Open access peer-reviewed chapter - ONLINE FIRST

Vasculoprotective and Neuroprotective Effects of Various Parts of Pomegranate: In Vitro, In Vivo, and Preclinical Studies

Written By

Maria Trapali and Vasiliki Lagouri

Submitted: November 26th, 2020 Reviewed: February 17th, 2021 Published: March 11th, 2021

DOI: 10.5772/intechopen.96680

IntechOpen
Pomegranate Edited by Vasiliki Lagouri

From the Edited Volume

Pomegranate [Working Title]

Dr. Vasiliki Lagouri

Chapter metrics overview

202 Chapter Downloads

View Full Metrics

Abstract

Pomegranate (Punica granatum L.) is one of the oldest edible fruits in the Mediterranean area and has been used extensively in the folk medicine. Popularity of pomegranate has increased especially in the last decade because of the health effects of the fruit. Polyphenols, represent the predominant class of phytochemicals of pomegranate, mainly consisting of hydrolysable tannins and ellagic acid. Pomegranate is a rich source of the ellagitannin punicalagin, which has aroused considerable interest in pomegranate fruit as a new therapeutic agent in recent years. Most studies on the effects of pomegranate juice have focused on its ability to cure diabetes and atherosclerosis. The present review summarizes some recent studies on the vasculoprotective and neuroprotective effect of various parts of pomegranate and its main compounds especially hydrolysable tannins ellagitannins, ellagic acid and their metabolites. The in vitro and in vivo studies, showed that the whole parts of pomegranate as well as its main components had a positive influence on blood glucose, lipid levels, oxidation stress and neuro/inflammatory biomarkers. They could be used as a future therapeutic agent towards several vascular and neurodegenerative disorders such as hypertension, coronary heart disease and Alzheimer.

Keywords

  • pomegranate
  • ellagic acid
  • punicalagin
  • urolithins
  • cardiovascular disease
  • CNS
  • in vitro
  • in vivo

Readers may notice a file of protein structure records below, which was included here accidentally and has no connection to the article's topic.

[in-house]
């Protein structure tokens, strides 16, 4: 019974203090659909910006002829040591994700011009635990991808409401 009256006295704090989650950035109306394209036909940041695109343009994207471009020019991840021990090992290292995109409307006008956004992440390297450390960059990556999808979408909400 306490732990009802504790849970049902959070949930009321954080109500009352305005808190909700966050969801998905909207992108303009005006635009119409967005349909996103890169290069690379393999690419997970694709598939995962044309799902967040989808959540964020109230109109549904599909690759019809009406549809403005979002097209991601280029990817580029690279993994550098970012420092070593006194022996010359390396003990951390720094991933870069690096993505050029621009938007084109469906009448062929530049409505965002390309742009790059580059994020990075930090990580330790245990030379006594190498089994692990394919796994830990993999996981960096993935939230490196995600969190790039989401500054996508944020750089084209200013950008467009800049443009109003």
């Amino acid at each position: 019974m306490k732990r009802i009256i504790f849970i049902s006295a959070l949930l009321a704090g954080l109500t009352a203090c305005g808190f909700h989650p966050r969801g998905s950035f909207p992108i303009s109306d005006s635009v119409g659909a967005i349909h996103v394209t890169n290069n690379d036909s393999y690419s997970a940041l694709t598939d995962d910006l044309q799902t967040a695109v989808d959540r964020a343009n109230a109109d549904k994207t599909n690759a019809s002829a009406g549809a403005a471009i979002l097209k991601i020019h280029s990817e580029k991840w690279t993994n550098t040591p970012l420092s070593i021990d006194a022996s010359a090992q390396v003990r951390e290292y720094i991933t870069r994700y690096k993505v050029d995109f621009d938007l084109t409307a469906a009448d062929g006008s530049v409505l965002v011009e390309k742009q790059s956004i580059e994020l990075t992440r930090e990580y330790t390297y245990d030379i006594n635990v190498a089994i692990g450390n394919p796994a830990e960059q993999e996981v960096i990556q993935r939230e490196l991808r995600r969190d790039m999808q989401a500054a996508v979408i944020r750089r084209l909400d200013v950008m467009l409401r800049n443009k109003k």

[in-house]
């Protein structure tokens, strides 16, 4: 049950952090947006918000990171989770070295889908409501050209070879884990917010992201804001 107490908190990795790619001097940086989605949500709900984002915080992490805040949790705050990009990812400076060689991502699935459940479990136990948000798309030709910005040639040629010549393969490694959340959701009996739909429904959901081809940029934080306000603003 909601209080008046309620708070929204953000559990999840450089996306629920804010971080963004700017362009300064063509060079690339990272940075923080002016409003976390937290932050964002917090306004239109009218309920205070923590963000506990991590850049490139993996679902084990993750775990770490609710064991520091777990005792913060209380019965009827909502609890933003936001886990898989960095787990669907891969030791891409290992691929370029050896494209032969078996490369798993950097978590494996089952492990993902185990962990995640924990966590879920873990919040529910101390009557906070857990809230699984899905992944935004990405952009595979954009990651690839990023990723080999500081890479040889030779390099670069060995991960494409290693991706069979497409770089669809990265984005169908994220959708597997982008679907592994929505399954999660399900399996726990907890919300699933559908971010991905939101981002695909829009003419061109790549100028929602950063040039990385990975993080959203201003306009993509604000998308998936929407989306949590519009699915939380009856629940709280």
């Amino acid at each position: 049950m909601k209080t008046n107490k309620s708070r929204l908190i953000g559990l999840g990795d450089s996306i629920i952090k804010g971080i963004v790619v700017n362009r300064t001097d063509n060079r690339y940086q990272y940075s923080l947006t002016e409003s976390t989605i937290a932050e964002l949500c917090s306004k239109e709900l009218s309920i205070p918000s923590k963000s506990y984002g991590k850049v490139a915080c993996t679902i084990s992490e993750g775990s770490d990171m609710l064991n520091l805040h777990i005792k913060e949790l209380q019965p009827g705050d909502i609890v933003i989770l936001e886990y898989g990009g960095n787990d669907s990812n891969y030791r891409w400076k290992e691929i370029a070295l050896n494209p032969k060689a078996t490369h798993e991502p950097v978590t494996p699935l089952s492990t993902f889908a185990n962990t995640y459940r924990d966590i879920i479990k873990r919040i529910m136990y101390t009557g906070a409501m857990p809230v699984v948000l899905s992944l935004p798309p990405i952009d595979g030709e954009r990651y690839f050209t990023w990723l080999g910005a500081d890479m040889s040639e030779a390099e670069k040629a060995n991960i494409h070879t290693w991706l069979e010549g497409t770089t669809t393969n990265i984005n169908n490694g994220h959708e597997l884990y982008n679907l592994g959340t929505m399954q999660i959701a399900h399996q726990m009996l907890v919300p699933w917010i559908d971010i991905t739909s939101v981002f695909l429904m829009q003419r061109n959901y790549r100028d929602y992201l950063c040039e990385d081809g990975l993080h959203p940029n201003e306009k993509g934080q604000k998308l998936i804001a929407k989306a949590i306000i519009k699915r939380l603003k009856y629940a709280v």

• pre-clinical trials

1. Introduction

Free radical reactions occur naturally in the human body. An over-production of these reactive species due to oxidative stress can cause oxidative damage to biomolecules and the development of chronic diseases such as aging, coronary heart disease and cancer [1]. The harmful action of free radicals can be inhibited by antioxidant substances which scavenge them and detoxify the organism. Current research has confirmed that dietary antioxidants play an important role in the prevention of cardiovascular diseases and cancers, neurodegenerative diseases and inflammation [2]. Pomegranate (Punica granatumL.) is one of the oldest edible fruits in the Mediterranean area and has been used extensively in the folk medicine. Popularity of pomegranate has increased in the last years because of anti-microbial, anti-viral, anti-cancer, anti-oxidant and anti-mutagenic effects of the fruit [3, 4, 5]. Polyphenols, are the main phytochemicals of pomegranate fruits, mainly consisting of hydrolysable tannins, gallotannins, ellagitannins and ellagic acid (EA). It has been found to exhibit antimutagenic, antiviral, whitening of the skin and antioxidative properties [6, 7]. Pomegranate fruit is composed of three different parts: the seeds, the arils and the peels. The therapeutic properties have been reported mostly for pomegranate juice [8, 9, 10, 11] however, increasing literature was found lately reporting the inhibition of lipid peroxidation of pomegranate peels and seeds [4, 12, 13].